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Experiences with

Arnica montana

Stunted growth of aubergines, pepper, and busy Lizzie (Impatiens walleriana)

Due to this year’s poor weather, it was not possible to plant out aubergines, peppers, or busy Lizzies at the normal time.
They were not able to grow properly in their small pots and so they became stunted.
Finally the plants began to lose the lower leaves and they also stopped flowering. The new leaves looked very stunted.
So I treated the plants with Arnica 6D.
I dissolved 10 pellets in 10 liters of water and watered the plants with this mixture three times, leaving an interval of 2 days between each watering.

After 10 days the plants began to put out new shoots, which are a rich green colour. The first buds could also be seen.

For repotting and the associated damage to the fine root hairs, two remedies from the Compositae family have repeatedly proven  especially effective: Calendula and Arnica


Arnica C 30: We pruned and poured Arnica 30C once over a cherry laurel (sometimes called an English laurel) that we had already presumed unlikely to survive a harsh winter and transplanting (roots badly damaged). It recovered magnificently.


Arnica C 30: Late Planting

Late last spring, at the end of May with all the plants in full bud, I sold three valuable trees – a yew, a special maple, and a Gleditsia. They were to be transplanted to a customer's garden around the middle of July.
I wanted to dig up the trees immediately and put them in a tub, watered with Arnica 30 C (3 to 4 pellets in 10 L water). The weather was slightly overcast and therefore ideal. A week later I returned to the plant nursery and saw that the trees had still not been dug up. And they had therefore continued budding for another week.
Our two gardeners said I was crazy to even think of digging up large trees at this time of year – they flatly refused to follow my orders. I insisted they did so and said I would take full responsibility if the trees later failed to thrive. So the plants were dug up, carefully treated, and watered with Arnica 30 C (for the shock of transplanting and to heal wounds). One week later we also watered them with Calendula 30 C (3-4 pellets in 10 L water) to encourage better root formation. The trees showed no signs of weakness at all.
In mid-July they were loaded up for transplantation. One of the gardeners called me over and said I should really take a look at these trees. The new roots were simply fantastic! I felt a surge of pride. The trees were transported in the heat of summer and the next day they were planted in the new location. They looked as if they had already been there for a year.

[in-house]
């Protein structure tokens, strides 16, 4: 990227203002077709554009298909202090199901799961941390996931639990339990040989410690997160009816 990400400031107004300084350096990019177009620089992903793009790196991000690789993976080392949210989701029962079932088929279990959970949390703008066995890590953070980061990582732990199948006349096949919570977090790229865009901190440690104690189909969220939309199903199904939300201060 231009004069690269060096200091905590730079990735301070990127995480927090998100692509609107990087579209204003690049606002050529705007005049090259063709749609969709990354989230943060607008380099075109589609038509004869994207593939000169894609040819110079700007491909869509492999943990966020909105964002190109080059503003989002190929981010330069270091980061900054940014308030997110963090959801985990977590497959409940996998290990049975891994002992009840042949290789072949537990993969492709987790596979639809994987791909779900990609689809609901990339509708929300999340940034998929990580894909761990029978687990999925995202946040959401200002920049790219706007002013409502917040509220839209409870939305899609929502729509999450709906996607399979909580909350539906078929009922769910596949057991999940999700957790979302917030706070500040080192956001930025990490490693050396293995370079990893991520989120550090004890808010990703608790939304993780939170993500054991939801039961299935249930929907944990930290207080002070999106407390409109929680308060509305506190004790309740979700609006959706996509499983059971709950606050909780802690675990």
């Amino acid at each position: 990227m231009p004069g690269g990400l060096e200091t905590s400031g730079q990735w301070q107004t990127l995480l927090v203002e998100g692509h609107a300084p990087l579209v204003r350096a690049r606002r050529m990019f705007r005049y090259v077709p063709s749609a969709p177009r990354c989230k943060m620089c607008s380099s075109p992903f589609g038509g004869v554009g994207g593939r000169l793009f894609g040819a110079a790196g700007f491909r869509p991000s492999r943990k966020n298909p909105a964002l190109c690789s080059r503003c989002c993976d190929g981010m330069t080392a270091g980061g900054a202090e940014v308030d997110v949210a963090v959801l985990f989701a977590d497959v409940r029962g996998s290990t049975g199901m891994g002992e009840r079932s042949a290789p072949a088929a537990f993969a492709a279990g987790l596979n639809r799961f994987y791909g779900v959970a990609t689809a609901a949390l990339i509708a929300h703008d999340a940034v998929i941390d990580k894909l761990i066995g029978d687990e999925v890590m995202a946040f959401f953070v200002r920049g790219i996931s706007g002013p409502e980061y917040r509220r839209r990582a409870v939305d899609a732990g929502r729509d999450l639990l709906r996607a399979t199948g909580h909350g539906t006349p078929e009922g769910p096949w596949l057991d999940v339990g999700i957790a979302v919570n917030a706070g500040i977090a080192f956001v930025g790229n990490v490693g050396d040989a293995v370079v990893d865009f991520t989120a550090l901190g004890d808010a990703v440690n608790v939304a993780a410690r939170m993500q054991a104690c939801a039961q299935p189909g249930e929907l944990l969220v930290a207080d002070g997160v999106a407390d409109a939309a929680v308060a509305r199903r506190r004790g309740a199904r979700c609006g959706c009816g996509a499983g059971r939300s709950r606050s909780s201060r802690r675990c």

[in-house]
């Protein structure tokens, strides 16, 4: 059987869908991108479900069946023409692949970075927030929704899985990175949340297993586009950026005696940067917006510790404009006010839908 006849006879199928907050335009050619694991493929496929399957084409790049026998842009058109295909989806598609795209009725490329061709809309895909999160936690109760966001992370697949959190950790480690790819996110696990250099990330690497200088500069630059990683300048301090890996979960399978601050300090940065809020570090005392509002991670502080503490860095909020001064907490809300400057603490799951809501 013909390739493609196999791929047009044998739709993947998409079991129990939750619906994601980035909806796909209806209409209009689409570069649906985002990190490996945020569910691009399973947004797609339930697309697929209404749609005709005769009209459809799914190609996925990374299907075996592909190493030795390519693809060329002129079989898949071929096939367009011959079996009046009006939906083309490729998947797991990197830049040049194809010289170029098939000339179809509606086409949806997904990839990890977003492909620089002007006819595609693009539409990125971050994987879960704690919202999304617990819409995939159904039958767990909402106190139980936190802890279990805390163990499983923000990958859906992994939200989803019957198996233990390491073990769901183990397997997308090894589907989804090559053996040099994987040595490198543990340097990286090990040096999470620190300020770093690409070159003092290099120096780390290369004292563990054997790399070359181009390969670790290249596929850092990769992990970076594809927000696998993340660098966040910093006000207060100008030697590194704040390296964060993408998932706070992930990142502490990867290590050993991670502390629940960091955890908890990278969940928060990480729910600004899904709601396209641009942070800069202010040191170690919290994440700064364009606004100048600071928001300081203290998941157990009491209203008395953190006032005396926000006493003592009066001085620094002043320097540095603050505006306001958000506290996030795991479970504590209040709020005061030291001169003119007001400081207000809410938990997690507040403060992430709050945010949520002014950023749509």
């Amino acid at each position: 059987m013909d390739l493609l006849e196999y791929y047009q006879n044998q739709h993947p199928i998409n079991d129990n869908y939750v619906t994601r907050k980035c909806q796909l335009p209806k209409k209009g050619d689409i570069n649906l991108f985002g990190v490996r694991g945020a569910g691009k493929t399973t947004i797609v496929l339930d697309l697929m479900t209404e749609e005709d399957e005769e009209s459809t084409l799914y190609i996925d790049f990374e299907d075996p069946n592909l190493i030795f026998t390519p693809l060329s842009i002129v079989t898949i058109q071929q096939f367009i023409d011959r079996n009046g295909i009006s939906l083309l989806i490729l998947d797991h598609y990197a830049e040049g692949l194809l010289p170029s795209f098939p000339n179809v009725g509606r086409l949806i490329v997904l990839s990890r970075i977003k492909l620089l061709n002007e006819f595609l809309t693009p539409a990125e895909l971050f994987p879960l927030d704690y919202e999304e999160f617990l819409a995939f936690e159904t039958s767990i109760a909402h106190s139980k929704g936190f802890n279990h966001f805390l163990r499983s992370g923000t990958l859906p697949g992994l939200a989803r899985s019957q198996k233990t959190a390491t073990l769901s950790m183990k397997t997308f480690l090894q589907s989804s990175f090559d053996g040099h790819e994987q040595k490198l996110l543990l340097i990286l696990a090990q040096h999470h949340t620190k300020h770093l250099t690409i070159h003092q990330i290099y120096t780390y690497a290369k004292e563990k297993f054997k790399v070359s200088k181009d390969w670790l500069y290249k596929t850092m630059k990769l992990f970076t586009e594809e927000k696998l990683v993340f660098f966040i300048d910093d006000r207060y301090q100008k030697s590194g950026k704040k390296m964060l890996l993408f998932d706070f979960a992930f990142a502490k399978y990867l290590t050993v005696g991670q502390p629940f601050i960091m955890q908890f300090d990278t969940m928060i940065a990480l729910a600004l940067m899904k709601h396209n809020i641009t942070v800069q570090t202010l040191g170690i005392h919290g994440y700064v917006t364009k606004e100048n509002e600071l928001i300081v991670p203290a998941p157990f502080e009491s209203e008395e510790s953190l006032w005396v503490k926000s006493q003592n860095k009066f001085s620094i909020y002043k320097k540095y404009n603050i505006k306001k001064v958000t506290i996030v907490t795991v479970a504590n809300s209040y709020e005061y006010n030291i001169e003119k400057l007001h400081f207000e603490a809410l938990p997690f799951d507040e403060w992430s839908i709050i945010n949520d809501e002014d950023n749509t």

Arnica and Calendula are my main remedies. We have had great success with pricking out (transplantation of seedlings), repotting, and transplantation in general – the plants settle in and the wounds heal better.

Georg Schmötzer., Seehausen, Germany

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Arnica montana

Arnica 30 C - Dahlia

A dahlia in Ms O.'s garden looked battered and weak.
Following the recommendation in Christiane Maute's book, it was treated with Arnica 30 C.
Ms O. watered it once with 5 pellets dissolved in 1 litre of water. The same evening she noticed that the plant had begun to straighten and had started to bloom. This continued right through the summer.
Uelzen, Germany 2012

Arnica 200 C – Orchid successfully revived

A wilting orchid, which had been thrown onto the compost heap because it no longer produced any flowers, was repotted by Ms J. and given homeopathic treatment. At short intervals she gave it doses of Arnica 200 C, Aconitum 200 C, and then Carbo vegetabilis 30 C (3 pellets in 50 ml water). Ms J. always gives the first two remedies when repotting or changing the position of a plant: effects of injury (Arnica), shock (Aconitum) from repotting. Carbo vegetabilis 30 C was given last to generally strengthen the plant. This took place in mid-June. By the end of August the orchid had noticeably recovered and had started producing the first flowers.
Welden, Germany, 2012

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